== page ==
“Of course many laity are dissenting from the magisterium, and doing so in part because the bishops’ credibility has been so drastically diminished. We all know why; there’s no need to belabor the sexual-abuse scandal with its record of episcopal obfuscation and self-pity, or before that the damage done by Humanae vitae. Although Dolan acknowledges the disenchantment in the pews, he’s clearly impatient with the subject. Bishops, he tells John L. Allen Jr., have to ‘get over this sense of being gun-shy’ in the wake of all the revelations. Conceding that he and his colleagues must speak with ‘graciousness, and a sense of contrition,’ he adds that ‘we have to mean it.’ But do they really mean it? The impression of many attentive Catholics is that they’d rather pound the crosier on the floor. Dolan himself insists on ‘the uniquely normative value of the magisterium of the bishops,’ as though that ‘value’ remains self-evident.

There are excellent reasons to find the bishops’ recent dudgeon unconvincing. Over the past decade, we’ve witnessed plenty of outrages to human dignity in this country: the official legitimation of torture and assassination; the prosecution of a war condemned by not one but two popes; the growing attacks on governmental support and compassion for the destitute, often under cover of ‘subsidiarity.’ The bishops’ responses to these outrages have been muted at best. Why so little prophetic ardor to battle these iniquities? Why no ‘fortnights for dignity’ to rally the faithful against state-sponsored violence abroad? Or haven’t the bishops noticed that the United States has been at war for the better part of the past twenty years?

McCarraher’s analysis is spot on.  To extend it to the realm of LGBT issues, I would add that if the bishops spoke up more about some of the real world issues concerning LGBT people–bullying, discrimination, violence, alienation from religious institutions–they would be more respected and persuasive.

For example, they have been shamefully silent on the issue of the anti-homosexual bill which has been discussed in Uganda’s parliament for several years now, and which could be passed into law as early as next week.  This bill would impose the death penalty for certain lesbian and gay people, and harsh penalties for even the slightest acknowledgement of one’s homosexuality.  Why don’t the bishops see this as a pro-life issue and speak as forcefully against this bill as they do about abortion?

Cardinal Dolan’s advice to bishops to just entrench themselves more firmly in bunkers of isolation from the real world is a dead end.

The bishops’ insistence on such a narrow agenda of items and their unwillingness to speak out when LGBT human rights are trampled upon will continue to make them non-credible authorities long after the sex abuse crisis is a dim memory.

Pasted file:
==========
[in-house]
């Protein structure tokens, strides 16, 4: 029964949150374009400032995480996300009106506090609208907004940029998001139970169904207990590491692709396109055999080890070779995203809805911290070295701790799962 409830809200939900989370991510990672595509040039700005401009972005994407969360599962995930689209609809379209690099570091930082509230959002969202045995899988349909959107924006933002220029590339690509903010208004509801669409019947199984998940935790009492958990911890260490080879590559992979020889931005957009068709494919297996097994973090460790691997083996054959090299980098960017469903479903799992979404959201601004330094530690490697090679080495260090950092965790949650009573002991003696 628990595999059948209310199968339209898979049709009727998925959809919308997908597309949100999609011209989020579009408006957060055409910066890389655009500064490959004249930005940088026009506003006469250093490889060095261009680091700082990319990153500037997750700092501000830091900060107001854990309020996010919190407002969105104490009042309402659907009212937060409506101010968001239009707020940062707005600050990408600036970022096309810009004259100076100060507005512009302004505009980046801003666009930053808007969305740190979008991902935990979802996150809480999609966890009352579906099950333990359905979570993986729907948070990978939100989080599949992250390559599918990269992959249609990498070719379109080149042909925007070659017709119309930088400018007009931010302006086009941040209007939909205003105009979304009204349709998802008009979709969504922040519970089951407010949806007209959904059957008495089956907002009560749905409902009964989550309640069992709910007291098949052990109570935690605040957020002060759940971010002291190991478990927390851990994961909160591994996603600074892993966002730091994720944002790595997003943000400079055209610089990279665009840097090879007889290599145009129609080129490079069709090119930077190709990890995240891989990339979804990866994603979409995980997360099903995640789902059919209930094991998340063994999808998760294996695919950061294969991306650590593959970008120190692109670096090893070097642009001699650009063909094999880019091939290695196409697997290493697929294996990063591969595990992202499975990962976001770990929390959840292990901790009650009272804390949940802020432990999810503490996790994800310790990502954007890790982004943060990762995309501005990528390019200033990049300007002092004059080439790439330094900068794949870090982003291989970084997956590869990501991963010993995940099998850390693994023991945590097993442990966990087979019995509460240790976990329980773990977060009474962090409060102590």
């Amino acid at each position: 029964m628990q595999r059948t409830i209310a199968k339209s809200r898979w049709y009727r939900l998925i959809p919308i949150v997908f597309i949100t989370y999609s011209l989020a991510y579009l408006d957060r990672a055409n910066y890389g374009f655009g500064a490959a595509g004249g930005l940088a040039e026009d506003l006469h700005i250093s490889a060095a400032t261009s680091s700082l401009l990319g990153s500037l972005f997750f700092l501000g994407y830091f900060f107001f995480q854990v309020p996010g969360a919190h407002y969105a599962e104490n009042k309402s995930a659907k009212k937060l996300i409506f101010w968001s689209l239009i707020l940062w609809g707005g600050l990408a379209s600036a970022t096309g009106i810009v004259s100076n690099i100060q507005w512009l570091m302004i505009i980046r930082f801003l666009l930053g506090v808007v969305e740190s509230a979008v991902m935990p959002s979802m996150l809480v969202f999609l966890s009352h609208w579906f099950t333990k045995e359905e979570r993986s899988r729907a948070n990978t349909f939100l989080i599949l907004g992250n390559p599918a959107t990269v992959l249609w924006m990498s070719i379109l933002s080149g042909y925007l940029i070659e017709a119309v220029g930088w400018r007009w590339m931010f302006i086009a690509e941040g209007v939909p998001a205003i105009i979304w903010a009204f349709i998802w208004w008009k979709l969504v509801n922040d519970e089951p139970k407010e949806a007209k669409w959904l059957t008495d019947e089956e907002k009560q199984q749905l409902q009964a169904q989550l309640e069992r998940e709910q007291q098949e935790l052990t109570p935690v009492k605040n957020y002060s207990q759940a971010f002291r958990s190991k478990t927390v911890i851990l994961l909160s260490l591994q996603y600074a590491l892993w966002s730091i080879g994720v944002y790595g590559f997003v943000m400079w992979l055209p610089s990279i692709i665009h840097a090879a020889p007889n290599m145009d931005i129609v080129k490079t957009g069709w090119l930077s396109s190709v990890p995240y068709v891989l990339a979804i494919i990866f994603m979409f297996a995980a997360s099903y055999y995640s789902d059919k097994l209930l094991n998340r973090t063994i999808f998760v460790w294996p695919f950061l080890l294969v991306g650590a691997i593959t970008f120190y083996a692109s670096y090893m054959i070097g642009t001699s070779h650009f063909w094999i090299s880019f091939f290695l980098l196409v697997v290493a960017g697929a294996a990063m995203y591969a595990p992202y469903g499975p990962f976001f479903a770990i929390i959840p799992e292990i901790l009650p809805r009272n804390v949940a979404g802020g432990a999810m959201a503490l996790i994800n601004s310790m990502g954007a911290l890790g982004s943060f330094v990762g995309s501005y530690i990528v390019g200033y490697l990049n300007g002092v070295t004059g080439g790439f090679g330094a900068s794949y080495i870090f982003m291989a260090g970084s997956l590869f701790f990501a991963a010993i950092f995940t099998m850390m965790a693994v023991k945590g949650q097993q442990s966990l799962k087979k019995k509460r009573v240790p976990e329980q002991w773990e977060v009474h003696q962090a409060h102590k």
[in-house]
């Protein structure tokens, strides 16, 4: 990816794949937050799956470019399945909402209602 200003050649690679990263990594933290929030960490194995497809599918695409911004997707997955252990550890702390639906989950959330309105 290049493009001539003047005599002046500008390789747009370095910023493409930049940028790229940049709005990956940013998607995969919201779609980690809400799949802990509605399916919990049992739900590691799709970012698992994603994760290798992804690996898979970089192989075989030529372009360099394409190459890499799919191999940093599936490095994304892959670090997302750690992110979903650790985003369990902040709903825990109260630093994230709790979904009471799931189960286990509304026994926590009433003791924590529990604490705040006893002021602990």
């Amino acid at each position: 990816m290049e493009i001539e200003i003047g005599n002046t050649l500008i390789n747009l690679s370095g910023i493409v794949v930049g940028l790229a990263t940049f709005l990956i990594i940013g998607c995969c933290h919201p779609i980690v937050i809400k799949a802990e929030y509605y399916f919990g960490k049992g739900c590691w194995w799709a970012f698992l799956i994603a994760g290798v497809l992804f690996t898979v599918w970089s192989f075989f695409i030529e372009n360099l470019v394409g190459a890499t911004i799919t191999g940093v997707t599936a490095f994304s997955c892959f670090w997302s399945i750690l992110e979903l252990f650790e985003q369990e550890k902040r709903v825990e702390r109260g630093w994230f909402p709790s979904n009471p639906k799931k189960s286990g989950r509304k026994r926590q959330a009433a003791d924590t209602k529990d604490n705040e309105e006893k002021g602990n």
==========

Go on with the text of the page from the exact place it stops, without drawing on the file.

–Francis DeBernardo, New Ways Ministry

 

 


QUOTE TO NOTE: Marriage Equality is a Pro-Life Issue; Censorship

February 21, 2012

Sometimes the relevant part of a news story is simply a single quotation or two.  When that’s the case, we will share those quotes with you through this feature, “QUOTE TO NOTE.”

MARRIAGE EQUALITY IS A PRO-LIFE ISSUE

A Washington Post article entitled “Maryland House almost didn’t pass gay marriage bill” recounts the story of how the challenges the bill faced as it came down to the final vote.  A quote from one of the Republican Delegates who voted for the bill shows that support came from many different political perspectives:

“Friday’s tally would have fallen short without at least one Republican vote as well. After weeks of outreach, O’Malley got two: Robert A. Costa of Anne Arundel County and A. Wade Kach of Baltimore County.

“Kach told his colleagues that in January he had been certain he would vote against the bill. It wasn’t until a hearing a week before the vote that he changed his mind, after testimony from gay couples with children.

“ ‘As a pro-life Republican, I believe it’s my responsibility to make sure children are taken care of,’ he said. ‘I left that hearing a changed person.’ ”

CENSORSHIP

A Philadelphia Inquirer article, “Curtains at Villanova for gay performance artist,” reports that Villanova University, an Augustinian school, has cancelled a week-long workshop by renowned performance artist, Tim Miller. In response, Miller lamented the restraints on freedom of expression:

“While the cancellation was not ‘unimaginable’, he noted that Villanova once staged Angels in America, the groundbreaking, Pulitzer Prize-winning play about the AIDS epidemic.

” ‘Times have changed,’ he said. ‘We’re in a much more coercive, censorious time.’ “

–Francis DeBernardo, New Ways Ministry